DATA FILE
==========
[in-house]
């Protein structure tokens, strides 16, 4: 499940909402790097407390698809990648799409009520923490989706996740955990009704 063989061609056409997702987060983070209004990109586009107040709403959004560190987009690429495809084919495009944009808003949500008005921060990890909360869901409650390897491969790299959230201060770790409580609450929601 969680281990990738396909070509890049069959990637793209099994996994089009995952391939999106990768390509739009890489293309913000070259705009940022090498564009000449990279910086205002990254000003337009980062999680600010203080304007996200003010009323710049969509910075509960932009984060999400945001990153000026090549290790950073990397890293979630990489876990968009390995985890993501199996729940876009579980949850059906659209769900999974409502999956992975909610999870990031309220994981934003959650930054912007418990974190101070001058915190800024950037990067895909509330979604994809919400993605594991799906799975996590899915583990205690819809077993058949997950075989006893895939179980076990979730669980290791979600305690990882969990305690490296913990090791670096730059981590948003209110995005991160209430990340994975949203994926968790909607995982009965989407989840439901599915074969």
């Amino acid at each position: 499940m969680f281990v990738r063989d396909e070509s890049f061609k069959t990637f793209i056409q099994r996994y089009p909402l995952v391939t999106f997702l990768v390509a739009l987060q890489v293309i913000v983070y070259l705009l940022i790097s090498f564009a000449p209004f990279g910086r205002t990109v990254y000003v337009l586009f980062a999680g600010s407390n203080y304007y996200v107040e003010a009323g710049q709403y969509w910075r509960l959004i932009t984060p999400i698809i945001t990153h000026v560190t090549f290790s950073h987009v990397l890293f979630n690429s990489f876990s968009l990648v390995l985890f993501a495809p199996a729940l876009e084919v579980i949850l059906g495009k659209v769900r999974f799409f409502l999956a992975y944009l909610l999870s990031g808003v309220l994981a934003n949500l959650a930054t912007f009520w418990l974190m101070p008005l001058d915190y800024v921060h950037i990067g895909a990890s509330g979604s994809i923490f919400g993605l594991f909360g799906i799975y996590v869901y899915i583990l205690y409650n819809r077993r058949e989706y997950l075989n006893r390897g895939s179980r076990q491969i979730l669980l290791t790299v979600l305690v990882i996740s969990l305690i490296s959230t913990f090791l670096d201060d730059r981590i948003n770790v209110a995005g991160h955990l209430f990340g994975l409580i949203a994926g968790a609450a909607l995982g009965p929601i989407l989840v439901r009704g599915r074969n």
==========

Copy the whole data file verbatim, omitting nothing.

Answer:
[in-house]
């Protein structure tokens, strides 16, 4: 499940909402790097407390698809990648799409009520923490989706996740955990009704 063989061609056409997702987060983070209004990109586009107040709403959004560190987009690429495809084919495009944009808003949500008005921060990890909360869901409650390897491969790299959230201060770790409580609450929601 969680281990990738396909070509890049069959990637793209099994996994089009995952391939999106990768390509739009890489293309913000070259705009940022090498564009000449990279910086205002990254000003337009980062999680600010203080304007996200003010009323710049969509910075509960932009984060999400945001990153000026090549290790950073990397890293979630990489876990968009390995985890993501199996729940876009579980949850059906659209769900999974409502999956992975909610999870990031309220994981934003959650930054912007418990974190101070001058915190800024950037990067895909509330979604994809919400993605594991799906799975996590899915583990205690819809077993058949997950075989006893895939179980076990979730669980290791979600305690990882969990305690490296913990090791670096730059981590948003209110995005991160209430990340994975949203994926968790909607995982009965989407989840439901599915074969």
């Amino acid at each position: 499940m969680f281990v990738r063989d396909e070509s890049f061609k069959t990637f793209i056409q099994r996994y089009p909402l995952v391939t999106f997702l990768v390509a739009l987060q890489v293309i913000v983070y070259l705009l940022i790097s090498f564009a000449p209004f990279g910086r205002t990109v990254y000003v337009l586009f980062a999680g600010s407390n203080y304007y996200v107040e003010a009323g710049q709403y969509w910075r509960l959004i932009t984060p999400i698809i945001t990153h000026v560190t090549f290790s950073h987009v990397l890293f979630n690429s990489f876990s968009l990648v390995l985890f993501a495809p199996a729940l876009e084919v579980i949850l059906g495009k659209v769900r999974f799409f409502l999956a992975y944009l909610l999870s990031g808003v309220l994981a934003n949500l959650a930054t912007f009520w418990l974190m101070p008005l001058d915190y800024v921060h950037i990067g895909a990890s509330g979604s994809i923490f919400g993605l594991f909360g799906i799975y996590v869901y899915i583990l205690y409650n819809r077993r058949e989706y997950l075989n006893r390897g895939s179980r076990q491969i979730l669980l290791t790299v979600l305690v990882i996740s969990l305690i490296s959230t913990f090791l670096d201060d730059r981590i948003n770790v209110a995005g991160h955990l209430f990340g994975l409580i949203a994926g968790a609450a909607l995982g009965p929601i989407l989840v439901r009704g599915r074969n």